Sunday, May 16, 2010
We already had a rousing go at Dante Alighieri a while back, using good ol’ Witold Gombrowicz in his customary role as the curmudgeonly cudgel of Modernism:
"Dante was reciting his epoch, but the epoch was also reciting, and the poem is, so to speak, a double platitude, the poet simply recited what was already being recited. Something like those Sunday discussions of soccer by people gathered in bars and coffee houses. Do they really care about soccer? Not in the least. … Humanity glides along the worn ruts of articulation. An empty poem, which exists in defiance of reality and almost as if to spite it!"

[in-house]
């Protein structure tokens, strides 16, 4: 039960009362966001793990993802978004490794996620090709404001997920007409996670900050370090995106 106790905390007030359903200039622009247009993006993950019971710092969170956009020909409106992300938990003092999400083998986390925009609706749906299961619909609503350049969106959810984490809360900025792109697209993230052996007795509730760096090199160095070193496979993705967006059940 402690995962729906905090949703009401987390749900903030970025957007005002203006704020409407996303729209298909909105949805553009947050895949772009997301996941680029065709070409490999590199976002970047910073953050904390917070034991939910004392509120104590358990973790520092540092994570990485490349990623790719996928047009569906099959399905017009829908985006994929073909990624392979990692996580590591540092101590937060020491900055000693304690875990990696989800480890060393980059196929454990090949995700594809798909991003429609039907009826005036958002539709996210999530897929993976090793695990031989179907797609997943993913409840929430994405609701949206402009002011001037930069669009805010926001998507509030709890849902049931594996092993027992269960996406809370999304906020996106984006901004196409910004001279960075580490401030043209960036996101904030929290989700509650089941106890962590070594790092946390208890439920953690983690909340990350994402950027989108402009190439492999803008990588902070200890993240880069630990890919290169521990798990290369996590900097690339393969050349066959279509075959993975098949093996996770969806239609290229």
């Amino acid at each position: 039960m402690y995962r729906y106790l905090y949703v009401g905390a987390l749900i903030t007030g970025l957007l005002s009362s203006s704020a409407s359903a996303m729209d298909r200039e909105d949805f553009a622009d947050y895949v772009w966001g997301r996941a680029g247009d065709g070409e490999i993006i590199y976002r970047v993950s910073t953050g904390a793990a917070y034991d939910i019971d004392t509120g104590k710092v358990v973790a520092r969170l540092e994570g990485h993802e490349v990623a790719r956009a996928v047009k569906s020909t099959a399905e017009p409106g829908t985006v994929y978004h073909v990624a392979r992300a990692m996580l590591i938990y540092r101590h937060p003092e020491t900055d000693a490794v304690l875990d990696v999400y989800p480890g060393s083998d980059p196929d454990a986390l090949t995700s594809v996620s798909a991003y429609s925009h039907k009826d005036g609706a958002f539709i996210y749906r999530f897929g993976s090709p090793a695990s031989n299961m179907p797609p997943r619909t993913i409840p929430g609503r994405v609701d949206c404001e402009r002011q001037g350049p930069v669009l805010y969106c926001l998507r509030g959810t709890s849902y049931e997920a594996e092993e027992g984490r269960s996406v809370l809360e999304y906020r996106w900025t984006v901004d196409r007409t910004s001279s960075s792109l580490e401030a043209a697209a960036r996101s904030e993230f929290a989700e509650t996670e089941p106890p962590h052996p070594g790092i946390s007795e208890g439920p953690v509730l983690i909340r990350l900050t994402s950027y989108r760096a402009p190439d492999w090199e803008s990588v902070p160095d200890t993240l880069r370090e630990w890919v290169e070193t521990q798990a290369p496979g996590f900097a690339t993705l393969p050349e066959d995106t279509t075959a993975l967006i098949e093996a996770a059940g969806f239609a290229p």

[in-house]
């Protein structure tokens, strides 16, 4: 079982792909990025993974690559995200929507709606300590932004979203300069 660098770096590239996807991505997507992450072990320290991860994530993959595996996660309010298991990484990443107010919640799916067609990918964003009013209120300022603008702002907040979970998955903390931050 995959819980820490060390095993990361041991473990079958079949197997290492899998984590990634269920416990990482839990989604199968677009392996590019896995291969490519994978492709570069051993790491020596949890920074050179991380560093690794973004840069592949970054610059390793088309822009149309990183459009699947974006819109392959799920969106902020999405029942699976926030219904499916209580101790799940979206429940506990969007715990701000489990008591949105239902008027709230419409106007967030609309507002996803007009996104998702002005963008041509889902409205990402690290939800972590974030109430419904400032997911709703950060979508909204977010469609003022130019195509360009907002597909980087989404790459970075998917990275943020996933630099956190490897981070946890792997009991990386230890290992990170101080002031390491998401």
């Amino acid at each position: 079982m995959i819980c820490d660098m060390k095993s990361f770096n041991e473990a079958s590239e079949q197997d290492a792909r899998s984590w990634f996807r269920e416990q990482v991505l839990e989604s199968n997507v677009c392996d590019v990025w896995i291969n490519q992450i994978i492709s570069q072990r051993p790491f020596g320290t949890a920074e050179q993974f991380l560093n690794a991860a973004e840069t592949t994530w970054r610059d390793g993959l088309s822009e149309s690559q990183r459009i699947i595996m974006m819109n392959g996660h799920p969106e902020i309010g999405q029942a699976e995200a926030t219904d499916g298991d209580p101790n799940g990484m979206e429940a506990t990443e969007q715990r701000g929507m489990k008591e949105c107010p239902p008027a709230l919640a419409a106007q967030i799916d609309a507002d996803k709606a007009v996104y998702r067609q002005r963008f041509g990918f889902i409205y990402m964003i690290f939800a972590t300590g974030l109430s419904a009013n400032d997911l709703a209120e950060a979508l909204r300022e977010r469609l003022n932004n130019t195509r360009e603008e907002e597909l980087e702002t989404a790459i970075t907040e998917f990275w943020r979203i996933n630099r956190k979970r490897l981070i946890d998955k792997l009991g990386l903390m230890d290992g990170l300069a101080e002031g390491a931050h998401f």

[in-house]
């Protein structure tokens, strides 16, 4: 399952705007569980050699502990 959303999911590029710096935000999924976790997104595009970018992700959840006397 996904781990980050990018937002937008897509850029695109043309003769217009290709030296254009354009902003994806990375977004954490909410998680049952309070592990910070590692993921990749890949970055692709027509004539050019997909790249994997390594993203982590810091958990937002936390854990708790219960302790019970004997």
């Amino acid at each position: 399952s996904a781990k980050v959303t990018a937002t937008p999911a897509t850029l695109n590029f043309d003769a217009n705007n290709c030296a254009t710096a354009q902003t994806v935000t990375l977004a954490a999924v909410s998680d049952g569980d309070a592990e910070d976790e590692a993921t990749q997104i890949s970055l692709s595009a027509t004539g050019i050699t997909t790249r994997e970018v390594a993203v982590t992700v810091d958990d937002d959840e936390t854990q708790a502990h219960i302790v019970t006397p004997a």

Although Carroll loathed sports, both Dante and he did share a similar modus operandi; constructing vastly complex and ultimately nonsensical multiverses with Trinitarian proclivities …
The Inferno goes along nicely with The Hunting of the Snark, the Purgatorio makes a handy accessory to Through the Looking Glass and the Paradiso looks so much better with Alice in Wonderland rakishly topping it off.
A mighty prosodic fortress indeed, and all of it, Dantean and Carrollian alike, firmly centered upon the secret axis mundi and prosodic omphalos of all great poetry, love.